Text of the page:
Welcome to Murder by the Book's blog about what we've read recently. You can find our website at www.mbtb.com.

Friday, September 8, 2017

Raised in a bookstore ...

Tin House, Issue 73, Fall 2017, paperback, $15

Jordan Foster is the daughter of MBTB's store manager. I would say former store manager, but in our hearts MBTB still exists, although the doors were closed many years ago. (Sob!) Jordan spent many, many days in the store, reading, reading, always reading.

Beginning when she was four years old(!) to adulthood, Jordan has been surrounded by crime books. She was precocious then, and now she can run conversational rings around anyone on the subject of crime. She has written about crime, is writing about crime, and has met and mingled with the creators of both tragic and comic criminous stories.

This "Tin House" issue is subtitled, "True Crime." Jordan's article isn't about true crime, per se, but about being embedded in crime stories, quilted in crime stories, and swallowed whole by the atmosphere and grit of crime stories.

Congratulations, Jordan!

Tuesday, September 5, 2017

Under an Orange Sun …

Someone set off a firework. And now a beautiful forest is burning. It’s threatening Oregon’s iconic Multnomah Falls. The haze in the air makes the sun orange. It’s pretty. If you don’t think about why the sun is orange. There is ash falling on us from fifty miles away. The air smells like you want to get out your s’more makings. If you don’t think about why it smells like a campfire. It’s best to stay indoors, read, and occasionally rail against stupidity.

Here are two books that kept me company.

Mightier Than the Sword by K. J. Parker

Subterranean, 136 pages, $40 (a collectible edition only for now)

Fantasy fans probably discovered K. J. Parker decades ago. His first book appeared in 1998 (“Colours in the Steel”). After seventeen years, it was revealed that he is really British author Tom Holt. I’m sorry to say that I had to serendipitously stumble across K. J. Parker and have never heard of Tom Holt. But after I began reading his biography, I learned that Holt is the son of Hazel Holt, the author of the Mrs. Malory cozies that MBTB carried on its shelves forever.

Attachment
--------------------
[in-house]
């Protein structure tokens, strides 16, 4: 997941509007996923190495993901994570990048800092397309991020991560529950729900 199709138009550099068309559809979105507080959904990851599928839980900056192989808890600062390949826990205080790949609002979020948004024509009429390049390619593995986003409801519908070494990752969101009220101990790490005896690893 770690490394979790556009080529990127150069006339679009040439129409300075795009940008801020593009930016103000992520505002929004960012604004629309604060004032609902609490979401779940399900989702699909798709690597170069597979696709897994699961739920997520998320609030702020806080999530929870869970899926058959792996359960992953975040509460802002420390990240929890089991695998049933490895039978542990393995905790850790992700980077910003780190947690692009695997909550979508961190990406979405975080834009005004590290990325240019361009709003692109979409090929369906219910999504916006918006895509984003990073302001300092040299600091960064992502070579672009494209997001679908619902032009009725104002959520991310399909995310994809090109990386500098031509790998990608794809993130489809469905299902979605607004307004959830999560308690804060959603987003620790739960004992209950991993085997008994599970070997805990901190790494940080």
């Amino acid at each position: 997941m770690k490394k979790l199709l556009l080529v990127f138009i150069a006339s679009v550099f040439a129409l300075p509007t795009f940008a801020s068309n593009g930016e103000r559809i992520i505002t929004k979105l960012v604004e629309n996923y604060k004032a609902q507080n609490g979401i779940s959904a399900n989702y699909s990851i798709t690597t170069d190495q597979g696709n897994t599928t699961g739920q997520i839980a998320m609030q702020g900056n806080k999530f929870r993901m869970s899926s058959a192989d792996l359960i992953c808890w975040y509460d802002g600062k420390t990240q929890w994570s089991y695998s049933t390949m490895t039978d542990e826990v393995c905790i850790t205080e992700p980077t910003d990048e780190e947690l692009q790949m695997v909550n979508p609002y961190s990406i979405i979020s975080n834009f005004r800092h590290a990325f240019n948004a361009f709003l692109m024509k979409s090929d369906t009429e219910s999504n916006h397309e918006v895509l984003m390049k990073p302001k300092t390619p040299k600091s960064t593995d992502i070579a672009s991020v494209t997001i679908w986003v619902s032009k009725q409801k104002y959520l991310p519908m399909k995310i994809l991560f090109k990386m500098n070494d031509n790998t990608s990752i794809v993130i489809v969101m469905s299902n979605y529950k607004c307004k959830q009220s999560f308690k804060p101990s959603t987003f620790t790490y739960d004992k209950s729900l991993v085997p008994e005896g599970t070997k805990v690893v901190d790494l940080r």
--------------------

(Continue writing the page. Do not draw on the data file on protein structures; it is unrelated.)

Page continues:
“Mightier Than the Sword” is not a murder mystery in the traditional sense, but there is a bona fide mystery that lies at the heart of the story.

It’s the Middle Ages and a “game of thrones” is about to happen, as an emperor lies dying and the successor-aspirants are many. Wait, you say, “emperor”? Middle Ages? It’s fantasy. It’s comparable to the real Middle Ages in terms of clothes, food, castle construction, war, monasteries, monks bent over copy desks. But the geography is Parker's invention.

Worthy of note: There are no zombies, dragons, incest, magic, direwolves, or obvious dwarves.

An unnamed main character, a representative of his aunt and uncle, the empress and emperor of the realm, undertakes a mission on behalf of Their Highnesses. Pirates are raiding monasteries up and down the coast. They are killing everyone and burning the monasteries and attending villages to the ground. Some of them are poor establishments, so it’s not clear what the goal of the pirating is. That’s the mystery.

The tale is told with panache and humor. “Unnamed Hero” is gallant, brilliant, and flawed. Since this is a first-person tale, “Unnamed Hero”’s wry humor comes shining through. This was a short, enjoyable tale, albeit a little expensive at the moment.

P.S. It features one of the most briefly described major battles in the history of writing.


The Shape of Water by Andrea Camilleri
Translated by Stephen Sartarelli

Penguin Books, 224 pages, $16

Those in the know have known about Inspector Salvo Montalbano since 1994, if they read the series debut, “The Shape of Water,” in the original Italian, “La forma dell’acqua.” It’s been in English since 2002. Sicily has never been grittier.

Montalbano is one of the few honest cops, Camilleri would have you believe. So he is the one who is called when a potential political brouhaha emerges after the adventurous death of a politician. He was found with his pants down in a car in The Pasture, the local remote hangout for whores and their clients. The politician’s widow knows about her husband’s little l’amores, but she claims he would never be so indiscreet as to visit The Pasture.

Montalbano must determine why and how the politician died, and in the process we get a glimpse of Sicilian life, humor, compassion, and double-dealing.

There’s an eh-so-what? tone to some of the goings-on that a reader might not find in a book written by an non-Italian author. Or at least it would be presented differently. (Thank goodness, I am not being called to rigorously defend my lazy, presumptuous statements.)

There are currently twenty-two books in the Montalbano series, most of which have been translated into English.